National Geophysical Research Institute has found that due to over-exploitation, ground water levels are going down by 60 cm every year.
Punjab has, in less than 30 years, used up ground water reserves that were built up over the last 105 years, which is more alarming than as thought earlier.
Many organisations including NASA, PAU and Columbia Water Centre have already raised their concerns to combat the issue of severe water depletion in northern India.
Adding to the worry is 13 lakh tubewells in the state for which farmers are getting free electricity. Three-fourth of Punjab is dependent on subsoil water for agriculture and one-fourth on the canal water.
The groundwater depletion in Punjab was 55 centimetre in 2015.
Of the 142 blocks in the state, 110 have been rated as over exploited, particularly in central Punjab’s Sangrur, Barnala, Jalandhar, Kapurthala, Nawanshahr and Patiala districts.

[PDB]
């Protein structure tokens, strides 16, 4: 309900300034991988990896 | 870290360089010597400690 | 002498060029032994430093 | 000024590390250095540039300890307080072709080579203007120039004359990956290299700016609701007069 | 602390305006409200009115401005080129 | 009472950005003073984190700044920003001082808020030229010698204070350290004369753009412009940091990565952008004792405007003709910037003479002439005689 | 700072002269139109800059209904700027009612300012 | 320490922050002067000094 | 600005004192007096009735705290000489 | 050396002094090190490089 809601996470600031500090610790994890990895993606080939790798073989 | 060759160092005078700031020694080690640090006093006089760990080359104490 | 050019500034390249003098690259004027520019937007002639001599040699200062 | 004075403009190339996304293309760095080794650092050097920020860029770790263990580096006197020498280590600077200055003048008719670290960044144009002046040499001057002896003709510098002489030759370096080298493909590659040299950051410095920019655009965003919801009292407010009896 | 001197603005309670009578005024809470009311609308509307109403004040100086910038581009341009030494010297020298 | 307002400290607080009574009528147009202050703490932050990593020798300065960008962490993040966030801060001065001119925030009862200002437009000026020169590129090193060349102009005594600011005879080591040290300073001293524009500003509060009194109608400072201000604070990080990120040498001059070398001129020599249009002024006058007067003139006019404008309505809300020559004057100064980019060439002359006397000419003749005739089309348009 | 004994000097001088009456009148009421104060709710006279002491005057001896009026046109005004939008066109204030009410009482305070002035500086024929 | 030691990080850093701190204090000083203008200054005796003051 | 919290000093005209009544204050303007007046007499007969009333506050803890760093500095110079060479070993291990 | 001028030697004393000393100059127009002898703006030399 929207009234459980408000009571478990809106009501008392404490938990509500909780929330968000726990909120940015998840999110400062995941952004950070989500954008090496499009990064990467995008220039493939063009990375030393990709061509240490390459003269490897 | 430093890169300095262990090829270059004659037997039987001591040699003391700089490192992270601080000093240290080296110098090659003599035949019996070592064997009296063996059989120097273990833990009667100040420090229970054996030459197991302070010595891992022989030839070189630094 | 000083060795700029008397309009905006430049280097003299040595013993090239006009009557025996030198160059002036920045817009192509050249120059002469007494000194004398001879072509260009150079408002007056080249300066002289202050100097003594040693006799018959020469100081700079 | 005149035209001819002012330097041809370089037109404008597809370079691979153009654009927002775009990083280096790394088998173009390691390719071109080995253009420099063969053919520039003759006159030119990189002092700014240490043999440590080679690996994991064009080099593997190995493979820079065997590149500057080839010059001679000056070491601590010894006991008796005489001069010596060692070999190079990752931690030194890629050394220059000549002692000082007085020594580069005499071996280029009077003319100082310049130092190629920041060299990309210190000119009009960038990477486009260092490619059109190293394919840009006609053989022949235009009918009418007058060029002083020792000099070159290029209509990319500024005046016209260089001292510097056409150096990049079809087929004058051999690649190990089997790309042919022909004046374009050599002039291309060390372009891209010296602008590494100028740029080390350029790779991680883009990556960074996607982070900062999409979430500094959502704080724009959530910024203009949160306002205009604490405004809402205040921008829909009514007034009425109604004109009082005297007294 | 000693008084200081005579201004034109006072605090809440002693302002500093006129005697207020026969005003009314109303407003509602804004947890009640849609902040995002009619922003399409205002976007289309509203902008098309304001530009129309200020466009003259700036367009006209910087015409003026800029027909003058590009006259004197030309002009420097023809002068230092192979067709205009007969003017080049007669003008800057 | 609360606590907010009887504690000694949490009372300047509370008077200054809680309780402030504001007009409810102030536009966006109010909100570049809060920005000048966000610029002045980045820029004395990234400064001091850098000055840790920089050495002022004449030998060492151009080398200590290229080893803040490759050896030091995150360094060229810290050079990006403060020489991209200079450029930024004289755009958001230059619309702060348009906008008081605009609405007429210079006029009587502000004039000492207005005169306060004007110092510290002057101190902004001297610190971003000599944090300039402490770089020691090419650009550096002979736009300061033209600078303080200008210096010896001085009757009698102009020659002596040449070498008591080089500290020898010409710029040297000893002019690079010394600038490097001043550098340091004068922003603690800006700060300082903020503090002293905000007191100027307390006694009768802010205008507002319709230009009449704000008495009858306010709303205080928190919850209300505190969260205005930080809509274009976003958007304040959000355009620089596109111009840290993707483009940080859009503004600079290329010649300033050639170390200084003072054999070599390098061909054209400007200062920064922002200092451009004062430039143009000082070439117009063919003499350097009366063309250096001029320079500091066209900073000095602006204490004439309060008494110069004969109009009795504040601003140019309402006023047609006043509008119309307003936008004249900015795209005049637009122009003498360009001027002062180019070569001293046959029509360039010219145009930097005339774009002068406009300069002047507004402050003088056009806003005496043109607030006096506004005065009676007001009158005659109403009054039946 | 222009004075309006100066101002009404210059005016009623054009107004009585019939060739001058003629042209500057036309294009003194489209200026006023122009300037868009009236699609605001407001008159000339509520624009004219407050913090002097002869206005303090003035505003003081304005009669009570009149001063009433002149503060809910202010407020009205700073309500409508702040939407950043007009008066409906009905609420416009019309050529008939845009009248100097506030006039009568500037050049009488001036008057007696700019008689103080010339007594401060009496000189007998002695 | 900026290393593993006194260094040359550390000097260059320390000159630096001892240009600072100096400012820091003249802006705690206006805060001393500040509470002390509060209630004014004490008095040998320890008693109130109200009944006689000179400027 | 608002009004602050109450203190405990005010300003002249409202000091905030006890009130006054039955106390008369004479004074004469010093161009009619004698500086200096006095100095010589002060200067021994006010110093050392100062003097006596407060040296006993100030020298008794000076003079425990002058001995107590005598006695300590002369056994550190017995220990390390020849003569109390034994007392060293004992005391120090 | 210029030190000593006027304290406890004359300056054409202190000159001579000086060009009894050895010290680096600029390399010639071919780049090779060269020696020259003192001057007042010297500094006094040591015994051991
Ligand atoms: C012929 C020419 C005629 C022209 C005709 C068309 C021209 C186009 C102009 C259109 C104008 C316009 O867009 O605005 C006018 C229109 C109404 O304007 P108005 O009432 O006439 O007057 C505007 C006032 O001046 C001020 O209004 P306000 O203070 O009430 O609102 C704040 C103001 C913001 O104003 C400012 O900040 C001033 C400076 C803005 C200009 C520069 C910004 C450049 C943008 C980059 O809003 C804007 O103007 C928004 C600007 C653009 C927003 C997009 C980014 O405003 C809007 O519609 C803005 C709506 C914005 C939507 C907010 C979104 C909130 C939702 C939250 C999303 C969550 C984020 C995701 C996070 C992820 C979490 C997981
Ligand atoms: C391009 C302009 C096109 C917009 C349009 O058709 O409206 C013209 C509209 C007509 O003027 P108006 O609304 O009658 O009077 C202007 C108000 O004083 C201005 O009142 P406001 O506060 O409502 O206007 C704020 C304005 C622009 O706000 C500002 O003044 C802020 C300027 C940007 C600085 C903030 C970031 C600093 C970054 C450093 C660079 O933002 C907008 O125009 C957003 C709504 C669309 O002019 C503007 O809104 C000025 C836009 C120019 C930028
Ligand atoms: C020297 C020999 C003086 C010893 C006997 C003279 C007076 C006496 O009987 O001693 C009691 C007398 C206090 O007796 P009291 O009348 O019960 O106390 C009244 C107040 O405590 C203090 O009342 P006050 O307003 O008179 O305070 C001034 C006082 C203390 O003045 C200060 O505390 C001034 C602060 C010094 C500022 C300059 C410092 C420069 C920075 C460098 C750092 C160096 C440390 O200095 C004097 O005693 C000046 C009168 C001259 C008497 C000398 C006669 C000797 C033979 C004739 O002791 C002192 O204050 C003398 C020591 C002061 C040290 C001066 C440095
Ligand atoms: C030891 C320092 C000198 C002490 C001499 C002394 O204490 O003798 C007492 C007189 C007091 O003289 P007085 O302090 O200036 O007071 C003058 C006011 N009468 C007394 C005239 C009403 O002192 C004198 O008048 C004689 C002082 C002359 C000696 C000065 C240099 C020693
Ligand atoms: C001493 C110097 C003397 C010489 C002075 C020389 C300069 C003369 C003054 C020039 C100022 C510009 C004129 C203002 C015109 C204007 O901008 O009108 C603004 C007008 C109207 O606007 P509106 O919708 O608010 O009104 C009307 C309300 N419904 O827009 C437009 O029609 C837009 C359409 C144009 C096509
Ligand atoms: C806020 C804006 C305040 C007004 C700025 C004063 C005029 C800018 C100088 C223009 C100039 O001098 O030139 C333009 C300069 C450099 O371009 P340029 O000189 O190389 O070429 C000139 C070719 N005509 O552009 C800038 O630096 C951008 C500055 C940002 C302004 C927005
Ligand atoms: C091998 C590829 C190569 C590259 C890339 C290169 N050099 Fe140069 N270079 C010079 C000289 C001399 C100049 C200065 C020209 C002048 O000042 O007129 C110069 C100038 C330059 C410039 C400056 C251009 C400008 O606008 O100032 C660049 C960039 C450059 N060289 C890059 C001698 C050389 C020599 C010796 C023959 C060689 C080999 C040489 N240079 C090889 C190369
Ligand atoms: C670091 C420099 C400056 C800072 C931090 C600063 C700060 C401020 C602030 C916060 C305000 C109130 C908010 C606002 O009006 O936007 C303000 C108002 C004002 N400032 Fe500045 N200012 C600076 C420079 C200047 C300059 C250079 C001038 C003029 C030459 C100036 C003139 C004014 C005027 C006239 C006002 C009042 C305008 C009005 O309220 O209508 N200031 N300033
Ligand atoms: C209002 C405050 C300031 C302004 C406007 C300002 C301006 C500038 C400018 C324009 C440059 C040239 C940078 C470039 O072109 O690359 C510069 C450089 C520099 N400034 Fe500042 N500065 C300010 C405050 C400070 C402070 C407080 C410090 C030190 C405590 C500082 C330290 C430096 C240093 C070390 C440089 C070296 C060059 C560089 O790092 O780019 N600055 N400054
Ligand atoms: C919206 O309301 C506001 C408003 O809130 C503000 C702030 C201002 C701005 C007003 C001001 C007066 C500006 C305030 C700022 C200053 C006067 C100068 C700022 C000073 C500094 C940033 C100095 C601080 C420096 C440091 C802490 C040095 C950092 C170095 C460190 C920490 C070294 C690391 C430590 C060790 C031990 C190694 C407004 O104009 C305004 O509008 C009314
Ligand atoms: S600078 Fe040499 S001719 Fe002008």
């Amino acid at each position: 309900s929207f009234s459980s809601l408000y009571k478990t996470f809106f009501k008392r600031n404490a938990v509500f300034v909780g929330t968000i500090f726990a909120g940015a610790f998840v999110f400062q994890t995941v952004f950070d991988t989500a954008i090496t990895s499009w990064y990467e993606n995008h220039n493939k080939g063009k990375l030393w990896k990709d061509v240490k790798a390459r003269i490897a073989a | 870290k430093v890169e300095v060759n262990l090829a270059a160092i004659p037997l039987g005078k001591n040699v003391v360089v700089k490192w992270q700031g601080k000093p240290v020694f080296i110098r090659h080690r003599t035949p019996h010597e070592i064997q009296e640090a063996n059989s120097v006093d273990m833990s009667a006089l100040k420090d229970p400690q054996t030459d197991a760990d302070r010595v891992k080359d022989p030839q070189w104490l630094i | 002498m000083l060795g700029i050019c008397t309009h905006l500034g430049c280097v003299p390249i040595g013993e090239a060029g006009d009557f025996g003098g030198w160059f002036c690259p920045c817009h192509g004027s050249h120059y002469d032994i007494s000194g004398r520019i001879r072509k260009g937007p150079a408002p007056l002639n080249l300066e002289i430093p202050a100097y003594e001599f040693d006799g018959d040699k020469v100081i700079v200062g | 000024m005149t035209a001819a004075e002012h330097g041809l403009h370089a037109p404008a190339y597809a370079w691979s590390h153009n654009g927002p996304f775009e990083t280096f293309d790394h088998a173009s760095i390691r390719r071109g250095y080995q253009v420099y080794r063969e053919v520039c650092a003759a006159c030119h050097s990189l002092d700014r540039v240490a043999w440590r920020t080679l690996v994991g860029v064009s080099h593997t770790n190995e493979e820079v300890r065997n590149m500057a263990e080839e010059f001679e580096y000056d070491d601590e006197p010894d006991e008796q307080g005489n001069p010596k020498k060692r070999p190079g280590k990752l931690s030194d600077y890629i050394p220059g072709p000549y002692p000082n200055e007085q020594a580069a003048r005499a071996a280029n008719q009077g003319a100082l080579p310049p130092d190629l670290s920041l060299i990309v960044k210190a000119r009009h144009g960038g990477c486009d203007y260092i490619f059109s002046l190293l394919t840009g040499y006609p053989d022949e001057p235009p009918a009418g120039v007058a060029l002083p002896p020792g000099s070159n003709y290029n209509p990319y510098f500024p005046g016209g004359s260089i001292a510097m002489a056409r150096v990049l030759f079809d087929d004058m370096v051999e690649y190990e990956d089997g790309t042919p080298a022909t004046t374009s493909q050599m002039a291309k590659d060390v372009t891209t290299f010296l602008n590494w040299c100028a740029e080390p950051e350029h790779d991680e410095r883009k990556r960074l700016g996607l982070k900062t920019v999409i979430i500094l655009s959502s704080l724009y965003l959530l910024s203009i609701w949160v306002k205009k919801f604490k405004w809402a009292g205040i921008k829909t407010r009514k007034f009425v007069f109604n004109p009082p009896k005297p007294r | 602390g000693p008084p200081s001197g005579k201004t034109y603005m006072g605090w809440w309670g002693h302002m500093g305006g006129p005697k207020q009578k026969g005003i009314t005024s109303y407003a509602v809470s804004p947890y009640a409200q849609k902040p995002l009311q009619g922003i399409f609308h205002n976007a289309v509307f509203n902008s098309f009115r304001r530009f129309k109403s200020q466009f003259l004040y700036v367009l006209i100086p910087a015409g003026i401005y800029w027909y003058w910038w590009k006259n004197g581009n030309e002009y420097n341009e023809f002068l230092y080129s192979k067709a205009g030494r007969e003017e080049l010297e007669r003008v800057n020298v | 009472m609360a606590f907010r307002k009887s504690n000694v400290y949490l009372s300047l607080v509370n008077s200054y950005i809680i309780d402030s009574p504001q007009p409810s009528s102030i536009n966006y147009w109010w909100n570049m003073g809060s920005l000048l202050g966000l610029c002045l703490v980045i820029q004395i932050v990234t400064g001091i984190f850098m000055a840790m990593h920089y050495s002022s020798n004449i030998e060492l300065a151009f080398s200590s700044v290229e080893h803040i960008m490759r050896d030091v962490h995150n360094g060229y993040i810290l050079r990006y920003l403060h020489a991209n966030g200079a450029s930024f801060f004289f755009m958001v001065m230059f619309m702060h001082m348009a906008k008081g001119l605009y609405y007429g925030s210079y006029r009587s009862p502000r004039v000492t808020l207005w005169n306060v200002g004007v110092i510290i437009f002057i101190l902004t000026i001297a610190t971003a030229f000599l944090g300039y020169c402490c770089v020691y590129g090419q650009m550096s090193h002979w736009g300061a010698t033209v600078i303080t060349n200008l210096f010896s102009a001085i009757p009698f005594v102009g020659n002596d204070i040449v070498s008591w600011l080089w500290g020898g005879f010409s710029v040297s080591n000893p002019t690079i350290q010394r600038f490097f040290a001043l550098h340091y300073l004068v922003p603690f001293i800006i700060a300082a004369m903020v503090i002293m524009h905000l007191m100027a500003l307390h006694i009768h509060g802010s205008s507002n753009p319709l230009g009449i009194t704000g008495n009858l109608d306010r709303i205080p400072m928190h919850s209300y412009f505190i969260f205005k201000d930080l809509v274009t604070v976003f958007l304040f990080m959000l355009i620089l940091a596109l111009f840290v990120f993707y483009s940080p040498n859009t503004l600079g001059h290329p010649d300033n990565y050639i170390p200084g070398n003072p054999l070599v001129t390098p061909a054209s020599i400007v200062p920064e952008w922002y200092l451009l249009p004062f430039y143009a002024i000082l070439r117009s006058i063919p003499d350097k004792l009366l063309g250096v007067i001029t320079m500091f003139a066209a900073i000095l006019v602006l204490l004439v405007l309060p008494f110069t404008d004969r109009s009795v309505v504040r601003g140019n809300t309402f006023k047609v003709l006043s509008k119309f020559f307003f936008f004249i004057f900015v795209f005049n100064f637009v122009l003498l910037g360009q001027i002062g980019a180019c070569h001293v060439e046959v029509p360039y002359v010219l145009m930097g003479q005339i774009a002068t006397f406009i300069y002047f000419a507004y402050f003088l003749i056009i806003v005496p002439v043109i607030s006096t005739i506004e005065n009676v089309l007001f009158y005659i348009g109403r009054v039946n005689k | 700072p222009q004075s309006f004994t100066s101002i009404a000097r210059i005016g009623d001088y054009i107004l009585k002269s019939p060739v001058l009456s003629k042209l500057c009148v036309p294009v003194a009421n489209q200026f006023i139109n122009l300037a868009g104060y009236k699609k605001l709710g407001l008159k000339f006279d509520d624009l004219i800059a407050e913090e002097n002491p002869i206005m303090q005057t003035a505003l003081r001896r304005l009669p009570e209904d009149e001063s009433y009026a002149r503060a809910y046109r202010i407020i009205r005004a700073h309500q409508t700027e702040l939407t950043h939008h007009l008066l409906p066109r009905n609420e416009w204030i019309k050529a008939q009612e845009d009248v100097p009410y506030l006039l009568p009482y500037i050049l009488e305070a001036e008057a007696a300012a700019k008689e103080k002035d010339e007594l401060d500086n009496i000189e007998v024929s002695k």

In 22 blocks of southwest Punjab, underground water is not fit for human consumption or irrigation and the area remains waterlogged during rains.
The alarm was raised for the first time in 1979 when groundwater levels started falling in central Punjab due to paddy cultivation. It recovered during the 1988 floods but since then, the decline has been uniform.
By 2023, the water table depth in central Punjab is projected to fall below 70 feet in 66% area, below 100 feet in 34% area and below 130 feet in 7% area.
Due to the depletion in groundwater resources, irrigation expenditure for rice and wheat crops has increased significantly in the last decade.
Punjab’s Agriculture Secretary Kahan Singh Pannu said the “latest reports on the declining water level in Punjab, including by the Central Ground Water Board, are alarming.
It looks as if we are staring at the end of our world. Simply put, it is a red alert period and the hooter for saving water is blaring out of concern.”